As the second markedly bipolar album in a row, All That You Can't Leave Behind suffers the same fate as its predecessor. The two records are indeed reminiscent of each other in a few respects, as Pop was successful when it married its techno elements to catchy melodies, much less so when the core sound, drenched in electronica, was all it had to offer, while All That You Can't Leave Behind works as long as its emotional numbers are paired with clever hooks but fails when its emotionality and spirituality aren't supported by strong songwriting.
The overall sound of All That You Can't Leave Behind is easier to take than the cacophonous techno beats of its predecessor, but it fails to be much of a progression over Pop; a good sound is certainly a great asset for an album, but it can't compensate for flawed songwriting, and thus no matter how emotionally stirring or spiritually uplifting a CD is its overall quality is still contingent on the composing efforts of the group that spawned it.
It's all too obvious that U2 is pretending that the nineties never happened. While Achtung Baby was a huge success on a commercial, critical and artistic level, Zooropa (unjustly) and Pop (somewhat unjustly) were derided as absolute failures, functioning as damning evidence in the case against the Irish quartet. While the group's image would subsequently recover thanks to the (also somewhat unjust) success of All That You Can't Leave Behind, it's apparent that U2 felt that in order maintain their current status of critical darlings it would be wise to dispel any lingering memories of their experimental nineties period, hoping that the critical establishment would succumb to a bout of short term amnesia when it came to that period of the group's career, enabling U2 to practice at the art of revisionist history, crafting products that are follow ups to The Unforgettable Fire and The Joshua Tree as opposed to sequels to Zooropa and Pop (and even Rattle And Hum would be omitted from these historical records, though that I have less of a problem with).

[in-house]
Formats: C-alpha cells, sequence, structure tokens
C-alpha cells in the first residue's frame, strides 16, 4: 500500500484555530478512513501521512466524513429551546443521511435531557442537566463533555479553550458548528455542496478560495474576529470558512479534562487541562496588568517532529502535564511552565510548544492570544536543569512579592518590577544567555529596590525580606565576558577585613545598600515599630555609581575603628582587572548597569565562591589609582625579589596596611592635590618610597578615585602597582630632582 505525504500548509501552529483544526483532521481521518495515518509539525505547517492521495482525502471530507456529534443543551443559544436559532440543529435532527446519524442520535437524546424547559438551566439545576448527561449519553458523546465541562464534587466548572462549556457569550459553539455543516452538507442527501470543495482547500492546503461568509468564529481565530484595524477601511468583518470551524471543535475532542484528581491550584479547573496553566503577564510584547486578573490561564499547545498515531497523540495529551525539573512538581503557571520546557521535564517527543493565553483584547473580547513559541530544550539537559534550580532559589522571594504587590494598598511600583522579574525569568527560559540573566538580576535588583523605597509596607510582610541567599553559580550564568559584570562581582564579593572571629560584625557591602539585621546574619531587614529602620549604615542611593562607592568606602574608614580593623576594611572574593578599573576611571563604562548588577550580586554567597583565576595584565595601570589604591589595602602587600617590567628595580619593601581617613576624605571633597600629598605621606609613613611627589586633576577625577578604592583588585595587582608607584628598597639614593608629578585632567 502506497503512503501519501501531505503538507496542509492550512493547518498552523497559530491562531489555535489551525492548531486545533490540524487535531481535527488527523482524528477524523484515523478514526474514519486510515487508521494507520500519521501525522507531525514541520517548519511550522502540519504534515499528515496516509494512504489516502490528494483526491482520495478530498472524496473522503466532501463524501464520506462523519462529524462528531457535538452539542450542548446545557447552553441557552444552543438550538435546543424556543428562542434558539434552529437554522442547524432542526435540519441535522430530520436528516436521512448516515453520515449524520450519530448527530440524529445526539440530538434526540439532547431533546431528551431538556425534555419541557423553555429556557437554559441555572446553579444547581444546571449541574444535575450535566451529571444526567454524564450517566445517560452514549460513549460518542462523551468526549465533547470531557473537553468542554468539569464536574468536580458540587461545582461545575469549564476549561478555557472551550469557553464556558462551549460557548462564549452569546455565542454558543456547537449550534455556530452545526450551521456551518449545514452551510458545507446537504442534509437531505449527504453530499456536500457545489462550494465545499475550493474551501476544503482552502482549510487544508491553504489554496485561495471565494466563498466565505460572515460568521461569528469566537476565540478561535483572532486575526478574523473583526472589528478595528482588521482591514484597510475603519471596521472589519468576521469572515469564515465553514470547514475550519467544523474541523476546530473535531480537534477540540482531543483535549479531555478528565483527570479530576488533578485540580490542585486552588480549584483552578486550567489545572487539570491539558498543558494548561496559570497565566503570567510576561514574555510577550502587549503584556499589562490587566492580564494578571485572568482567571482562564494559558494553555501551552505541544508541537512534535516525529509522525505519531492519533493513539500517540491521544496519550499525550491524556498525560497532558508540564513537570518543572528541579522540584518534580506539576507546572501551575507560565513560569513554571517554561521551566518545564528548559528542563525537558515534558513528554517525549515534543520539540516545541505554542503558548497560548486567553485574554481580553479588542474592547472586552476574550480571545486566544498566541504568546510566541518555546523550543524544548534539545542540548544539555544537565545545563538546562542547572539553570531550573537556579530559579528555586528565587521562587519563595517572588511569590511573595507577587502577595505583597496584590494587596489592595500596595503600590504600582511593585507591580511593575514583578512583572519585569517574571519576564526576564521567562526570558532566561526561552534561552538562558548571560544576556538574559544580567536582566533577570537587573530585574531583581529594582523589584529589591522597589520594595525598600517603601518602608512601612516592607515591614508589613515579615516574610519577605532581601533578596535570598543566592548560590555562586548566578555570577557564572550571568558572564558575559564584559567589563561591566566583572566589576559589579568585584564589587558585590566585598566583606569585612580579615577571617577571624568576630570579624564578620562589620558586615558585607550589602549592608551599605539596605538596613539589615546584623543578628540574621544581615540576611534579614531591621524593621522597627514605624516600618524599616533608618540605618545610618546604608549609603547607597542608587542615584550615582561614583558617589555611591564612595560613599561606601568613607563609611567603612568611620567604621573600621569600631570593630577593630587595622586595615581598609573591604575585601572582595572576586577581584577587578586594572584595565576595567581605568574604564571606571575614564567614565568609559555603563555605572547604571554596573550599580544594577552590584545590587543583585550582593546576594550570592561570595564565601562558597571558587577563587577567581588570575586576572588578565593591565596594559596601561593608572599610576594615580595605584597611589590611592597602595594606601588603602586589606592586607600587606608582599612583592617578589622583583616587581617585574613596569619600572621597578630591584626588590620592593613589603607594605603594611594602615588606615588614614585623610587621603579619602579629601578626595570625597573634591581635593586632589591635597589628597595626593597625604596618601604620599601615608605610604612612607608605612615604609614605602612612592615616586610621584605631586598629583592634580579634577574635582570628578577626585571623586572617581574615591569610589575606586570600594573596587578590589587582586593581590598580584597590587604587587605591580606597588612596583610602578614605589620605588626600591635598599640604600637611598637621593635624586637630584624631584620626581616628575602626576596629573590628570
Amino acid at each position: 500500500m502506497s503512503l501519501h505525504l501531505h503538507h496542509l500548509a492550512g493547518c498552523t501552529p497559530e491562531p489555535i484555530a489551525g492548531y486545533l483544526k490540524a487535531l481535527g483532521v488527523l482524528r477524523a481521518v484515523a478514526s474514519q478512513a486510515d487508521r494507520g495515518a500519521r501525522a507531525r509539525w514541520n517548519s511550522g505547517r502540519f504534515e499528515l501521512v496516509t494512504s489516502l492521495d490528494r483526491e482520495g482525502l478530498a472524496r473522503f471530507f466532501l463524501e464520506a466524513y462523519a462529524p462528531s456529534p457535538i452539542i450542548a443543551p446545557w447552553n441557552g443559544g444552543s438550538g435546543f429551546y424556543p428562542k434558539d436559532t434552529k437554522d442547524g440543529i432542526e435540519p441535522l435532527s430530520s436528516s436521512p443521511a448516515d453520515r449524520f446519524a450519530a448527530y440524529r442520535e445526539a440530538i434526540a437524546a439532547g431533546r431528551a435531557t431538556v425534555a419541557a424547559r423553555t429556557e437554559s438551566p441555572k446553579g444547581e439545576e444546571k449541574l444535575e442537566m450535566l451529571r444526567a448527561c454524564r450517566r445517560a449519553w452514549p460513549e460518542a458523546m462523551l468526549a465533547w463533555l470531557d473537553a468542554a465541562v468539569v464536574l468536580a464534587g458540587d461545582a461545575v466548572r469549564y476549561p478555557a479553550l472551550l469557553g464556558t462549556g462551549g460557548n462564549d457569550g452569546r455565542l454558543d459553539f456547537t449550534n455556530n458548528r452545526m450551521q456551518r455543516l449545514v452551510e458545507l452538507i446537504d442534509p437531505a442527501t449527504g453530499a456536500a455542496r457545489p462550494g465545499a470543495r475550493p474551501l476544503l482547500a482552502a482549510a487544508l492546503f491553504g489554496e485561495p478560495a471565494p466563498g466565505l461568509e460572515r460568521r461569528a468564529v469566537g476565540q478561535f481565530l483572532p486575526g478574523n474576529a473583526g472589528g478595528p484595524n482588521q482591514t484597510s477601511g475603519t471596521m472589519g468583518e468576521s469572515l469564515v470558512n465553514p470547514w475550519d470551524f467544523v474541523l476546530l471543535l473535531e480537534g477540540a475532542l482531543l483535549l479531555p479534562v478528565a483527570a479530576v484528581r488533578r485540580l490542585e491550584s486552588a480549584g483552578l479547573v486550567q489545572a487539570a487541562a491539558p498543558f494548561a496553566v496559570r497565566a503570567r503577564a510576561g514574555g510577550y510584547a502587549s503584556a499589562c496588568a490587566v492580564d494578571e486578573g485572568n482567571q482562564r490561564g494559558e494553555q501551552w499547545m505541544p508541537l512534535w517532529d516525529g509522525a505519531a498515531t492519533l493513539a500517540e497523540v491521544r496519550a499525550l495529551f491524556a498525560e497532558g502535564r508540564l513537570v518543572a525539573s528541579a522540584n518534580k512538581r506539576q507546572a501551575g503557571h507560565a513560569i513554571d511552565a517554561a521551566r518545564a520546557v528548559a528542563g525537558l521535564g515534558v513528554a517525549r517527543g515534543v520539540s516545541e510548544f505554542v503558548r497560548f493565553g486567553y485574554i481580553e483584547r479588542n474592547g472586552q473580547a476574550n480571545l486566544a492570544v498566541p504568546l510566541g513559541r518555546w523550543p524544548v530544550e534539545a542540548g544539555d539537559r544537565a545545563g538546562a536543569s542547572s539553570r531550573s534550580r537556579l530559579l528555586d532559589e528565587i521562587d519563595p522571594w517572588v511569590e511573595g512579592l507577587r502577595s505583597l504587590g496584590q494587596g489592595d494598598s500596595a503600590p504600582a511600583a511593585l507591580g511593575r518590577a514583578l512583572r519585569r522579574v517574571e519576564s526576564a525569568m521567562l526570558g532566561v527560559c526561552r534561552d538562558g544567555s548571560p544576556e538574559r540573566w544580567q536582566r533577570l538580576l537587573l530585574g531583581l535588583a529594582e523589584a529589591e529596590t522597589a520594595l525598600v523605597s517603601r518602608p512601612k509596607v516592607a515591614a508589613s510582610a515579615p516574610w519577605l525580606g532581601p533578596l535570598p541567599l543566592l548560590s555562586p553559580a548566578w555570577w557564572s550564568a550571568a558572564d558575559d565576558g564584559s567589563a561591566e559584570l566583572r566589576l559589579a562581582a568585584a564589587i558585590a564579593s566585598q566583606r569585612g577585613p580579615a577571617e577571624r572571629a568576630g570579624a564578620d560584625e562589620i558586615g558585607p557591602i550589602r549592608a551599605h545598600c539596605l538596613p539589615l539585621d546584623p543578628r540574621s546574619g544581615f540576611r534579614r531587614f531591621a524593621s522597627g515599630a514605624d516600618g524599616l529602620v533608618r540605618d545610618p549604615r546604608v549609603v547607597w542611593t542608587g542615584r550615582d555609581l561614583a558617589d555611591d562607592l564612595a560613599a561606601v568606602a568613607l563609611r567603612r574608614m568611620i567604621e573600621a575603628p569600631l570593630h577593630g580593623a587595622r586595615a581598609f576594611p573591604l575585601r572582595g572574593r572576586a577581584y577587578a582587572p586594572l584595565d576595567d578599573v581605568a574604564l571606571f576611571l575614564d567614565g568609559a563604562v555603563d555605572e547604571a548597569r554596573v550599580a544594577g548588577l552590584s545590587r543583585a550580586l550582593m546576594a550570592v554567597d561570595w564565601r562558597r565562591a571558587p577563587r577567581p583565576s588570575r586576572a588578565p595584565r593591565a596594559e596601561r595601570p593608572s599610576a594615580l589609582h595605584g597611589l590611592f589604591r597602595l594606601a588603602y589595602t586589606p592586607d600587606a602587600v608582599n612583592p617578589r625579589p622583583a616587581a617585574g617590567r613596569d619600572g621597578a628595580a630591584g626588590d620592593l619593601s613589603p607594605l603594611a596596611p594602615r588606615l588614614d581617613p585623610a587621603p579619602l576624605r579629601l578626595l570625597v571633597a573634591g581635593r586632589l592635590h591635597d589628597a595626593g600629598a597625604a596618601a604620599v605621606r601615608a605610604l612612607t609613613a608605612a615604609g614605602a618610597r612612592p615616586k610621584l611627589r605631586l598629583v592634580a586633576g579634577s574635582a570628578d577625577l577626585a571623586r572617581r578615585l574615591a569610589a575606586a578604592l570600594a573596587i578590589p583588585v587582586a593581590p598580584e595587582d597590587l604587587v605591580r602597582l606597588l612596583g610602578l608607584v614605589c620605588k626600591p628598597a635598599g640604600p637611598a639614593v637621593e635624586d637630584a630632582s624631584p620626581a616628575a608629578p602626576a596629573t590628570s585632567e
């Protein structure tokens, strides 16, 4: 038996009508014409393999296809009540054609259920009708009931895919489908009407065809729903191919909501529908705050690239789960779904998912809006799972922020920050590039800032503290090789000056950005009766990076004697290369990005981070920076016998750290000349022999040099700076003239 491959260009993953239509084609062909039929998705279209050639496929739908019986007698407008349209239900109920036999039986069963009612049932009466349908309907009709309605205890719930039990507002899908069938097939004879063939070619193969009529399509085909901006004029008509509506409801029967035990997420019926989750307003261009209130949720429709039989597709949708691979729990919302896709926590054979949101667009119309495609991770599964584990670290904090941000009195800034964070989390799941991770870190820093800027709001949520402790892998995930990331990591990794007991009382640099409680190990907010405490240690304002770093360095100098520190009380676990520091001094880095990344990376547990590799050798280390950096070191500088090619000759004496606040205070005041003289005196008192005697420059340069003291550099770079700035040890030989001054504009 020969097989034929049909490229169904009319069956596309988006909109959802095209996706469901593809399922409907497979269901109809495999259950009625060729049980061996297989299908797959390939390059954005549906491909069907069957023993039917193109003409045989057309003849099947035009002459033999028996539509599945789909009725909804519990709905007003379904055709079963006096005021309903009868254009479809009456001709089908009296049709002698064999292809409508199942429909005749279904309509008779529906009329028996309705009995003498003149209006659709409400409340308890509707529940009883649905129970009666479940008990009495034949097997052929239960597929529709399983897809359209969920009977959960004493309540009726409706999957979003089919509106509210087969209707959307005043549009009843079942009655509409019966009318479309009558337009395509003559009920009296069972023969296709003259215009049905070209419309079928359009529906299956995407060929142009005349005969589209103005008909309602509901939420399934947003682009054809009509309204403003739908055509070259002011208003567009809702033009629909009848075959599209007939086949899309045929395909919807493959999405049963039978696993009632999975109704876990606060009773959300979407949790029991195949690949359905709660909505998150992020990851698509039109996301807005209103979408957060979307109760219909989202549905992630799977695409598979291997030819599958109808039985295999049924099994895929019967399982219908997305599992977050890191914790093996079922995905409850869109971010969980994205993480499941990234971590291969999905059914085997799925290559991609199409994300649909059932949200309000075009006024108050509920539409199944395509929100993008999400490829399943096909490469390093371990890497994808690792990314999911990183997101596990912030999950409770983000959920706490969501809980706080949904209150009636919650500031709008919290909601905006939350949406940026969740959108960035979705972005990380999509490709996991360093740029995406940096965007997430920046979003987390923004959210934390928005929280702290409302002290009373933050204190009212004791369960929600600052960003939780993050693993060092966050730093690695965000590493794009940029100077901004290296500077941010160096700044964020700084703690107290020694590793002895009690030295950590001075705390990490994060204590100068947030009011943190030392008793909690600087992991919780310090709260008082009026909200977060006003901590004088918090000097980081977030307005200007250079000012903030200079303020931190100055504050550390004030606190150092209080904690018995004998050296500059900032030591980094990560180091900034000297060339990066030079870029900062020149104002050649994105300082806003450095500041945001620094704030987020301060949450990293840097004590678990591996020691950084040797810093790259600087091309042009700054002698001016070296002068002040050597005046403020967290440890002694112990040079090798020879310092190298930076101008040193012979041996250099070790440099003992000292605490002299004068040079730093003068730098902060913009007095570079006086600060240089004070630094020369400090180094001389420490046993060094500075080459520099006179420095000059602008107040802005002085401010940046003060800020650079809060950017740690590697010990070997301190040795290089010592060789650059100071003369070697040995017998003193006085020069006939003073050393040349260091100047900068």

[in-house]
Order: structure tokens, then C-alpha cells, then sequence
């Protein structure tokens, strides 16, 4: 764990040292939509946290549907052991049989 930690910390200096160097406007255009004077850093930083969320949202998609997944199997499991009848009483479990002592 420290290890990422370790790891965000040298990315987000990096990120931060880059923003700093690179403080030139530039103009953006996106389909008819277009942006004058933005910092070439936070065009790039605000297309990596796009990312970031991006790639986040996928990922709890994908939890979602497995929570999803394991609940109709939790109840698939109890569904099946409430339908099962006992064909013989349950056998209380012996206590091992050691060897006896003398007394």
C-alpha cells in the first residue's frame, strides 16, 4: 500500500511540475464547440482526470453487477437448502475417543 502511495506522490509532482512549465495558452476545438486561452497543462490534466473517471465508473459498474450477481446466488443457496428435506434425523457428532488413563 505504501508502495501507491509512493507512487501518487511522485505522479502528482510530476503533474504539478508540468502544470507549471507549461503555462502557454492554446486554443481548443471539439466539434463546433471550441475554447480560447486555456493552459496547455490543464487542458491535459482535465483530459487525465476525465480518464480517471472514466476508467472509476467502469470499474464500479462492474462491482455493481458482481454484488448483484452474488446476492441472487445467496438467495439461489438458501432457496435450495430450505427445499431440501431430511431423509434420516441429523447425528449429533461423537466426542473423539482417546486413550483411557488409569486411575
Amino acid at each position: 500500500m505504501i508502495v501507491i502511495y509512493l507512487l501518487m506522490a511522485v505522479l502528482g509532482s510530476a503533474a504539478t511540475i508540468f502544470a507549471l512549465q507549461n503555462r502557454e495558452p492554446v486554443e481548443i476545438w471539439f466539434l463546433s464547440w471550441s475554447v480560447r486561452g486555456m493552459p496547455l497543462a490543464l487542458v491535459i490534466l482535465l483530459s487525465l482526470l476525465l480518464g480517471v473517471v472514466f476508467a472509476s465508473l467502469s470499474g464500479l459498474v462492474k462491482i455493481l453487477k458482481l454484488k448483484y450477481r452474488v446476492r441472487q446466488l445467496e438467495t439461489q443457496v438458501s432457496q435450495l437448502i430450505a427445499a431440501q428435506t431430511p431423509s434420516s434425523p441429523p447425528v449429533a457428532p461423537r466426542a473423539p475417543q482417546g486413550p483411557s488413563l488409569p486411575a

While disowning an entire stage of their career is an unfortunate development, it's an understandable course of action for U2, a group driven toward reclaiming their past glory when they were heralded as 'the most important group in rock.' Sadly the inevitable product that resulted from this cover up of the nineties, All That You Can't Leave Behind, was a rather tepid listen; they received the accolades and acclaim that they'd coveted during their years as musical pariahs for the album, but this was likely more due to the relief that it wasn't an experimental techno LP as opposed to any intrinsic merits that the record possessed.
Critics and fans alike, however, had conveyed their message with the utmost clarity; they preferred this new incarnation of the band to the nineties model. Ergo U2, a group highly concerned with their critical and commercial reception, interpreted this as a clear sign to continue in the vein of All That You Can't Leave Behind, a decision that's certainly anathema to me. I'm not saying that I would have preferred that the band regress to their techno phase, but hope springs eternal that there could be some form of compromise between the two extremes, or at least some course of action that would result in a product that resembles neither Pop nor All That You Can't Leave Behind.
Therefore, unsurprisingly, How To Dismantle An Atomic Bomb is the natural successor to U2's 2000 comeback album, even going out of their way to make further strides away from their nineties material. Thus the stage is set for another banal, frustratingly inconsistent listening experience; fortunately, How To Dismantle An Atomic Bomb defies one's natural expectations, offering a product that, while not dissimilar to it predecessor, is at least a good deal more interesting.